Direct administration by the British, which began in 1858, effected a political and economic unification of the subcontinent. When British rule came to an end in 1947, the subcontinent was partitioned along religious lines into two separate countries—India, with a majority of Hindus, and Pakistan, with a majority of Muslims; the eastern portion of Pakistan later split off to form Bangladesh. Many British institutions stayed in place (such as the parliamentary system of government); English continued to be a widely used lingua franca; and India remained within the Commonwealth. Hindi became the official language (and a number of other local languages achieved official status), while a vibrant English-language intelligentsia thrived.
India remains one of the most ethnically diverse countries in the world. Apart from its many religions and sects, India is home to innumerable castes and tribes, as well as to more than a dozen major and hundreds of minor linguistic groups from several language families unrelated to one another. Religious minorities, including Muslims, Christians, Sikhs, Buddhists, and Jains, still account for a significant proportion of the population; collectively, their numbers exceed the populations of all countries except China. Earnest attempts have been made to instill a spirit of nationhood in so varied a population, but tensions between neighbouring groups have remained and at times have resulted in outbreaks of violence. Yet social legislation has done much to alleviate the disabilities previously suffered by formerly “untouchable” castes, tribal populations, women, and other traditionally disadvantaged segments of society. At independence, India was blessed with several leaders of world stature, most notably Mohandas (Mahatma) Gandhi and Jawaharlal Nehru, who were able to galvanize the masses at home and bring prestige to India abroad. The country has played an increasing role in global affairs.
Contemporary India’s increasing physical prosperity and cultural dynamism—despite continued domestic challenges and economic inequality—are seen in its well-developed infrastructure and a highly diversified industrial base, in its pool of scientific and engineering personnel (one of the largest in the world), in the pace of its agricultural expansion, and in its rich and vibrant cultural exports of music, literature, and cinema. Though the country’s population remains largely rural, India has three of the most populous and cosmopolitan cities in the world—Mumbai (Bombay), Kolkata (Calcutta), and Delhi. Three other Indian cities—Bengaluru (Bangalore), Chennai (Madras), and Hyderabad—are among the world’s fastest-growing high-technology centres, and most of the world’s major information technology and software companies now have offices in India.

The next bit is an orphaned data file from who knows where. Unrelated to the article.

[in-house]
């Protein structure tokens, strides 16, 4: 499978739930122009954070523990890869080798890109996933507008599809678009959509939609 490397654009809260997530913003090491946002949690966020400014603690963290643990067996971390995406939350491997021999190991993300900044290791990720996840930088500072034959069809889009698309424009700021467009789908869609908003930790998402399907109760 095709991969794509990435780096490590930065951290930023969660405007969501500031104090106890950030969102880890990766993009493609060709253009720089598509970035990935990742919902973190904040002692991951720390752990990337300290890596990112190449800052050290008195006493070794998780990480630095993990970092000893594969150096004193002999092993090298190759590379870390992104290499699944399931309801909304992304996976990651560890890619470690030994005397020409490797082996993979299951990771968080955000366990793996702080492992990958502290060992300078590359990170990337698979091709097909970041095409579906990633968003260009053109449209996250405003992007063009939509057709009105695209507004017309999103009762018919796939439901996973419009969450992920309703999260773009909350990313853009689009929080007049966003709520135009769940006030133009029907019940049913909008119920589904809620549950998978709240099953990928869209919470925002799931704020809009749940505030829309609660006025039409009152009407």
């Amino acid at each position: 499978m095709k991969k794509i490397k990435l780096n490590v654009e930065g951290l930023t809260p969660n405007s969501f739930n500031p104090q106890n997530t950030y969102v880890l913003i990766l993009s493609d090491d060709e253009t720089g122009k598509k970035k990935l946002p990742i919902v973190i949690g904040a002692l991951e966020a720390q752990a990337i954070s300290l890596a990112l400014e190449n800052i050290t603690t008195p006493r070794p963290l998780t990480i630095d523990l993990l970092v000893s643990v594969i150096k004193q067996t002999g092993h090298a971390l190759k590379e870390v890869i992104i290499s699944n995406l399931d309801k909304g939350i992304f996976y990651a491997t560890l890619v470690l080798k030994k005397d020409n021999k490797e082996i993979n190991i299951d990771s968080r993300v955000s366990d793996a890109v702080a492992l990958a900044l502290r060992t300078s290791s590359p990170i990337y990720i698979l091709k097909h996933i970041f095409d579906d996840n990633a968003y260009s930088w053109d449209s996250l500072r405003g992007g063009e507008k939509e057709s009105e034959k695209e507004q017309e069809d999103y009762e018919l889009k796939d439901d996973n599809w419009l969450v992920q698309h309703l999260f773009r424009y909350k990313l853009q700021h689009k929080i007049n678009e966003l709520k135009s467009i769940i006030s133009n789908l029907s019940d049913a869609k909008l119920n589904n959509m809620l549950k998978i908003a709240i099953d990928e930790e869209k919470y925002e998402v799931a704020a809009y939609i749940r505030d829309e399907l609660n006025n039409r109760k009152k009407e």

The history section of the articles Pakistan and Bangladesh discuss those countries since their creation.
India’s frontier, which is roughly one-third coastline, abuts six countries. It is bounded to the northwest by Pakistan, to the north by Nepal, China, and Bhutan; and to the east by Myanmar (Burma). Bangladesh to the east is surrounded by India to the north, east, and west. The island country of Sri Lanka is situated some 40 miles (65 km) off the southeast coast of India across the Palk Strait and Gulf of Mannar.
The land of India—together with Bangladesh and most of Pakistan—forms a well-defined subcontinent, set off from the rest of Asia by the imposing northern mountain rampart of the Himalayas and by adjoining mountain ranges to the west and east. In area, India ranks as the seventh largest country in the world.
Much of India’s territory lies within a large peninsula, surrounded by the Arabian Sea to the west and the Bay of Bengal to the east; Cape Comorin, the southernmost point of the Indian mainland, marks the dividing line between those two bodies of water. India has two union territories composed entirely of islands: Lakshadweep, in the Arabian Sea, and the Andaman and Nicobar Islands, which lie between the Bay of Bengal and the Andaman Sea.
It is now generally accepted that India’s geographic position, continental outline, and basic geologic structure resulted from a process of plate tectonics—the shifting of enormous, rigid crustal plates over the Earth’s underlying layer of molten material. India’s landmass, which forms the northwestern portion of the Indian-Australian Plate, began to drift slowly northward toward the much larger Eurasian Plate several hundred million years ago (after the former broke away from the ancient southern-hemispheric supercontinent known as Gondwana, or Gondwanaland). When the two finally collided (approximately 50 million years ago), the northern edge of the Indian-Australian Plate was thrust under the Eurasian Plate at a low angle. The collision reduced the speed of the oncoming plate, but the underthrusting, or subduction, of the plate has continued into contemporary times.